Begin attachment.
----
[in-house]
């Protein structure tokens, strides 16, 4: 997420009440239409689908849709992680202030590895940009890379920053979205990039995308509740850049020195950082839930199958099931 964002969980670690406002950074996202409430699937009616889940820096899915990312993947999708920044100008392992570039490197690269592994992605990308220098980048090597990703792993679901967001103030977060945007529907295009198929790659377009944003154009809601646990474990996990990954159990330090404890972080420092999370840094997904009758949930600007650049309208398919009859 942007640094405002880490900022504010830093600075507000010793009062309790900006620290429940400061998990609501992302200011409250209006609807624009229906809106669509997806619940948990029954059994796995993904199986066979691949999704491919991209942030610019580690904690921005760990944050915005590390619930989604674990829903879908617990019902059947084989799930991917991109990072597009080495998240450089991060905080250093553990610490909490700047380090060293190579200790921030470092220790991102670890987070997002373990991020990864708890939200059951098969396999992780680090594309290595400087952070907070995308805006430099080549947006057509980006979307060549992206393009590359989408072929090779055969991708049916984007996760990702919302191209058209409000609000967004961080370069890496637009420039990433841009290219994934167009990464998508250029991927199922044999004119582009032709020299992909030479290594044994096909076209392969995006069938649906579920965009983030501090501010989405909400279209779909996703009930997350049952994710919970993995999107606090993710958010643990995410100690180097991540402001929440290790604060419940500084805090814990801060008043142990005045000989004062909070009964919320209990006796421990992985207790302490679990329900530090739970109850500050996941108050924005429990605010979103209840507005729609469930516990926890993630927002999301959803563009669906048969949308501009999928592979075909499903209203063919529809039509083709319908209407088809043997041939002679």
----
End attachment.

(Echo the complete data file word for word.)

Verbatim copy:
[in-house]
């Protein structure tokens, strides 16, 4: 997420009440239409689908849709992680202030590895940009890379920053979205990039995308509740850049020195950082839930199958099931 964002969980670690406002950074996202409430699937009616889940820096899915990312993947999708920044100008392992570039490197690269592994992605990308220098980048090597990703792993679901967001103030977060945007529907295009198929790659377009944003154009809601646990474990996990990954159990330090404890972080420092999370840094997904009758949930600007650049309208398919009859 942007640094405002880490900022504010830093600075507000010793009062309790900006620290429940400061998990609501992302200011409250209006609807624009229906809106669509997806619940948990029954059994796995993904199986066979691949999704491919991209942030610019580690904690921005760990944050915005590390619930989604674990829903879908617990019902059947084989799930991917991109990072597009080495998240450089991060905080250093553990610490909490700047380090060293190579200790921030470092220790991102670890987070997002373990991020990864708890939200059951098969396999992780680090594309290595400087952070907070995308805006430099080549947006057509980006979307060549992206393009590359989408072929090779055969991708049916984007996760990702919302191209058209409000609000967004961080370069890496637009420039990433841009290219994934167009990464998508250029991927199922044999004119582009032709020299992909030479290594044994096909076209392969995006069938649906579920965009983030501090501010989405909400279209779909996703009930997350049952994710919970993995999107606090993710958010643990995410100690180097991540402001929440290790604060419940500084805090814990801060008043142990005045000989004062909070009964919320209990006796421990992985207790302490679990329900530090739970109850500050996941108050924005429990605010979103209840507005729609469930516990926890993630927002999301959803563009669906048969949308501009999928592979075909499903209203063919529809039509083709319908209407088809043997041939002679």